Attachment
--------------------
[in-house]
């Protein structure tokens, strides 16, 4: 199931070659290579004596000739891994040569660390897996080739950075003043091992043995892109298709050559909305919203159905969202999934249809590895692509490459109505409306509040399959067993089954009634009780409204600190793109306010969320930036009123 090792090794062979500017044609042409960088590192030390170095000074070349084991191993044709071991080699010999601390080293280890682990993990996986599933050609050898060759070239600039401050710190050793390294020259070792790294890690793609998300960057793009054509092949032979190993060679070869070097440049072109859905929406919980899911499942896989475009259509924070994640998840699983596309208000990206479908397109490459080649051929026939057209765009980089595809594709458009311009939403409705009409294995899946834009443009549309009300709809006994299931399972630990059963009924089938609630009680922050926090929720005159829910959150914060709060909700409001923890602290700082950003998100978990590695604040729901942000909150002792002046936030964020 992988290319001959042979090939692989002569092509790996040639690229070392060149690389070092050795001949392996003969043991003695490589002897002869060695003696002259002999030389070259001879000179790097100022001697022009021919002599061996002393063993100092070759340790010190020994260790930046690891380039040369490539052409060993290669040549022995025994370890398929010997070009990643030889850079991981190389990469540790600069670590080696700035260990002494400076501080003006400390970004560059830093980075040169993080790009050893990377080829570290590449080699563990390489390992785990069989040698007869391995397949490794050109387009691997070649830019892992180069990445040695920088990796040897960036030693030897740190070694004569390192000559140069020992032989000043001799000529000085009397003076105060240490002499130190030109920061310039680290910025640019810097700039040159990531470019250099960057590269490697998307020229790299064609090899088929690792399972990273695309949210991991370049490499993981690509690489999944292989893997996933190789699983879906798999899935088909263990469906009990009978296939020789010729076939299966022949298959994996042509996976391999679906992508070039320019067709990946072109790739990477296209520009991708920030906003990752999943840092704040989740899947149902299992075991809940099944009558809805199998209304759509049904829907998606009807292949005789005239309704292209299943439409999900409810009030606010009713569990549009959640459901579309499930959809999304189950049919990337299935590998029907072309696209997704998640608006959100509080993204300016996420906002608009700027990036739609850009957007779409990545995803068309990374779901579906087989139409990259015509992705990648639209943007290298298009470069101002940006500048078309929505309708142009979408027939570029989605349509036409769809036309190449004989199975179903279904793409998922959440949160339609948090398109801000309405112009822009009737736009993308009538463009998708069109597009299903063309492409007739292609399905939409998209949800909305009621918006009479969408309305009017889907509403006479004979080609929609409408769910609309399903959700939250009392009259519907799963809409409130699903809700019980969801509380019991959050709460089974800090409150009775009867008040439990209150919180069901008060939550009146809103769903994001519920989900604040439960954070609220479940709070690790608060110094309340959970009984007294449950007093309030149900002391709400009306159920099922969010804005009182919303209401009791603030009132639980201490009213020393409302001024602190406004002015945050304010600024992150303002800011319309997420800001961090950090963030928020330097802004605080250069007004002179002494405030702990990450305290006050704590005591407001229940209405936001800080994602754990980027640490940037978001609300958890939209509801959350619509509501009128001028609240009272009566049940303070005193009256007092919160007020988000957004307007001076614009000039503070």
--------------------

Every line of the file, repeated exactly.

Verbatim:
[in-house]
């Protein structure tokens, strides 16, 4: 199931070659290579004596000739891994040569660390897996080739950075003043091992043995892109298709050559909305919203159905969202999934249809590895692509490459109505409306509040399959067993089954009634009780409204600190793109306010969320930036009123 090792090794062979500017044609042409960088590192030390170095000074070349084991191993044709071991080699010999601390080293280890682990993990996986599933050609050898060759070239600039401050710190050793390294020259070792790294890690793609998300960057793009054509092949032979190993060679070869070097440049072109859905929406919980899911499942896989475009259509924070994640998840699983596309208000990206479908397109490459080649051929026939057209765009980089595809594709458009311009939403409705009409294995899946834009443009549309009300709809006994299931399972630990059963009924089938609630009680922050926090929720005159829910959150914060709060909700409001923890602290700082950003998100978990590695604040729901942000909150002792002046936030964020 992988290319001959042979090939692989002569092509790996040639690229070392060149690389070092050795001949392996003969043991003695490589002897002869060695003696002259002999030389070259001879000179790097100022001697022009021919002599061996002393063993100092070759340790010190020994260790930046690891380039040369490539052409060993290669040549022995025994370890398929010997070009990643030889850079991981190389990469540790600069670590080696700035260990002494400076501080003006400390970004560059830093980075040169993080790009050893990377080829570290590449080699563990390489390992785990069989040698007869391995397949490794050109387009691997070649830019892992180069990445040695920088990796040897960036030693030897740190070694004569390192000559140069020992032989000043001799000529000085009397003076105060240490002499130190030109920061310039680290910025640019810097700039040159990531470019250099960057590269490697998307020229790299064609090899088929690792399972990273695309949210991991370049490499993981690509690489999944292989893997996933190789699983879906798999899935088909263990469906009990009978296939020789010729076939299966022949298959994996042509996976391999679906992508070039320019067709990946072109790739990477296209520009991708920030906003990752999943840092704040989740899947149902299992075991809940099944009558809805199998209304759509049904829907998606009807292949005789005239309704292209299943439409999900409810009030606010009713569990549009959640459901579309499930959809999304189950049919990337299935590998029907072309696209997704998640608006959100509080993204300016996420906002608009700027990036739609850009957007779409990545995803068309990374779901579906087989139409990259015509992705990648639209943007290298298009470069101002940006500048078309929505309708142009979408027939570029989605349509036409769809036309190449004989199975179903279904793409998922959440949160339609948090398109801000309405112009822009009737736009993308009538463009998708069109597009299903063309492409007739292609399905939409998209949800909305009621918006009479969408309305009017889907509403006479004979080609929609409408769910609309399903959700939250009392009259519907799963809409409130699903809700019980969801509380019991959050709460089974800090409150009775009867008040439990209150919180069901008060939550009146809103769903994001519920989900604040439960954070609220479940709070690790608060110094309340959970009984007294449950007093309030149900002391709400009306159920099922969010804005009182919303209401009791603030009132639980201490009213020393409302001024602190406004002015945050304010600024992150303002800011319309997420800001961090950090963030928020330097802004605080250069007004002179002494405030702990990450305290006050704590005591407001229940209405936001800080994602754990980027640490940037978001609300958890939209509801959350619509509501009128001028609240009272009566049940303070005193009256007092919160007020988000957004307007001076614009000039503070």